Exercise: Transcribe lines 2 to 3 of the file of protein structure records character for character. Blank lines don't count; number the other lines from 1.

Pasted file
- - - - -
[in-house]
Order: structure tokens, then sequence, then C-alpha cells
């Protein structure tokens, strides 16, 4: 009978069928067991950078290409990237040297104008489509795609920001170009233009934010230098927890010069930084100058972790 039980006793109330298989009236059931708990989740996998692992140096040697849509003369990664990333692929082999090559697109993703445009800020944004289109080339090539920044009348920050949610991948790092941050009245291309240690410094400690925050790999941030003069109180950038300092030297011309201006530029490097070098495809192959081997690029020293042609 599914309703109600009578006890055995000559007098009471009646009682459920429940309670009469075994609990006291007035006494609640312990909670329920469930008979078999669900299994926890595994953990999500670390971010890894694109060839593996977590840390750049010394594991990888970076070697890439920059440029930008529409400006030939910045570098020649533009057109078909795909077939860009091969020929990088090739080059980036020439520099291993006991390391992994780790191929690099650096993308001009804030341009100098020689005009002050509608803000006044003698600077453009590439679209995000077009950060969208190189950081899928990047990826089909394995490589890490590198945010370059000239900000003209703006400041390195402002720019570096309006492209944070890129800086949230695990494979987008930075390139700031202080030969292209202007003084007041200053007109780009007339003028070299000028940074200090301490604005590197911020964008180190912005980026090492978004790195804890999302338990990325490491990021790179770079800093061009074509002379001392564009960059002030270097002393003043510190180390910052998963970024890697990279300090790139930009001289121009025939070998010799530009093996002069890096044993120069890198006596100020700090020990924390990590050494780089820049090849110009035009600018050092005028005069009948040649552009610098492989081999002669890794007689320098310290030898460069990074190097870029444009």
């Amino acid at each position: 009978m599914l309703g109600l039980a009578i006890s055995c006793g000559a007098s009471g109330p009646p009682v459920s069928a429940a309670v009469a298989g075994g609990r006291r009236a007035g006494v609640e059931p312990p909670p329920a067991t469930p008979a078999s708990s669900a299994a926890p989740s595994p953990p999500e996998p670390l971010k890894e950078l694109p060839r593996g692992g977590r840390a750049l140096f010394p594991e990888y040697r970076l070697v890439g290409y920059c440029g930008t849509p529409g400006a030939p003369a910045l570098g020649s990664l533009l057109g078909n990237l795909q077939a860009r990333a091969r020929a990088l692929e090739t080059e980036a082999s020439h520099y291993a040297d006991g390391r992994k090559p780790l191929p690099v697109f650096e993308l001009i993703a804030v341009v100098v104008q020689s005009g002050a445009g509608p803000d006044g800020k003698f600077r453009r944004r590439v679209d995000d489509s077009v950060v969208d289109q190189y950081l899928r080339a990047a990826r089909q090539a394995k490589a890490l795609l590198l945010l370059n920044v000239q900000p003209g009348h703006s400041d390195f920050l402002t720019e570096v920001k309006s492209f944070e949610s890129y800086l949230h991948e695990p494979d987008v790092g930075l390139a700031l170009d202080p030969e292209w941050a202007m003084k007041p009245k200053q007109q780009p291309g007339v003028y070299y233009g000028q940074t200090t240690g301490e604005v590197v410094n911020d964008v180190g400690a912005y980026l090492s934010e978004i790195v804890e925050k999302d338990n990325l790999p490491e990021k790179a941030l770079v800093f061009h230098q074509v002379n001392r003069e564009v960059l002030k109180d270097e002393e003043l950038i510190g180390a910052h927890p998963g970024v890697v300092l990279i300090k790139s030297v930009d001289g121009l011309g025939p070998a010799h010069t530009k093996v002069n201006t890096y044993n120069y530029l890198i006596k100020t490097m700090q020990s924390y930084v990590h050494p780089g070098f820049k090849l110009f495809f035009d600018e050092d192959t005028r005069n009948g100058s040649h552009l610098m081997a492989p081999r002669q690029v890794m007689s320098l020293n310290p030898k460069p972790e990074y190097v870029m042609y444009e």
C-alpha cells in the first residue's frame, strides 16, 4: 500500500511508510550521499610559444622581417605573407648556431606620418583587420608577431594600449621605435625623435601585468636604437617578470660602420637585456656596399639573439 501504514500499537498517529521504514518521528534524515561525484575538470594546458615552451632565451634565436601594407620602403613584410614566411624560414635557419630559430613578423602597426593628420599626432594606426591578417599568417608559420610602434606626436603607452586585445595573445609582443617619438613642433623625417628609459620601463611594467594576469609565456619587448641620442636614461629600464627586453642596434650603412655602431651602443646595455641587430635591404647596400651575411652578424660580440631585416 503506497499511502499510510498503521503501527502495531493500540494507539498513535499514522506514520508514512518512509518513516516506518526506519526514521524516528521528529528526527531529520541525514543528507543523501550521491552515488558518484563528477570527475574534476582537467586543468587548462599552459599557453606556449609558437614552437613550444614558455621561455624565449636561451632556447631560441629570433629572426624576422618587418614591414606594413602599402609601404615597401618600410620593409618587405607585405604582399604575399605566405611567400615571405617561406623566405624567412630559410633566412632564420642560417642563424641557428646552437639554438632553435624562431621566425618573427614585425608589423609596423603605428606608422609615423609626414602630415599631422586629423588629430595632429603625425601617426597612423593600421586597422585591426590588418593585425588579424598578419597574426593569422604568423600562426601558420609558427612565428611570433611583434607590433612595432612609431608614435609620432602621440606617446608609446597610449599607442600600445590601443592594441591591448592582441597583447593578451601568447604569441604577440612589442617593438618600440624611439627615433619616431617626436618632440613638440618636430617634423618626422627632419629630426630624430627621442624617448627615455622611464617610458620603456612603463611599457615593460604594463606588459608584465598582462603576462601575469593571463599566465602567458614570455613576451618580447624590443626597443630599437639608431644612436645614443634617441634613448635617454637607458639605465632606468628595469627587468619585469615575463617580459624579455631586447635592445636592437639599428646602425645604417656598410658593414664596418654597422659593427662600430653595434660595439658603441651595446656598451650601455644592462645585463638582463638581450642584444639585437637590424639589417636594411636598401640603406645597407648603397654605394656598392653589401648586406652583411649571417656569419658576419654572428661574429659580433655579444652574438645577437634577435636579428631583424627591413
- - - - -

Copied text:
Order: structure tokens, then sequence, then C-alpha cells
């Protein structure tokens, strides 16, 4: 009978069928067991950078290409990237040297104008489509795609920001170009233009934010230098927890010069930084100058972790 039980006793109330298989009236059931708990989740996998692992140096040697849509003369990664990333692929082999090559697109993703445009800020944004289109080339090539920044009348920050949610991948790092941050009245291309240690410094400690925050790999941030003069109180950038300092030297011309201006530029490097070098495809192959081997690029020293042609 599914309703109600009578006890055995000559007098009471009646009682459920429940309670009469075994609990006291007035006494609640312990909670329920469930008979078999669900299994926890595994953990999500670390971010890894694109060839593996977590840390750049010394594991990888970076070697890439920059440029930008529409400006030939910045570098020649533009057109078909795909077939860009091969020929990088090739080059980036020439520099291993006991390391992994780790191929690099650096993308001009804030341009100098020689005009002050509608803000006044003698600077453009590439679209995000077009950060969208190189950081899928990047990826089909394995490589890490590198945010370059000239900000003209703006400041390195402002720019570096309006492209944070890129800086949230695990494979987008930075390139700031202080030969292209202007003084007041200053007109780009007339003028070299000028940074200090301490604005590197911020964008180190912005980026090492978004790195804890999302338990990325490491990021790179770079800093061009074509002379001392564009960059002030270097002393003043510190180390910052998963970024890697990279300090790139930009001289121009025939070998010799530009093996002069890096044993120069890198006596100020700090020990924390990590050494780089820049090849110009035009600018050092005028005069009948040649552009610098492989081999002669890794007689320098310290030898460069990074190097870029444009």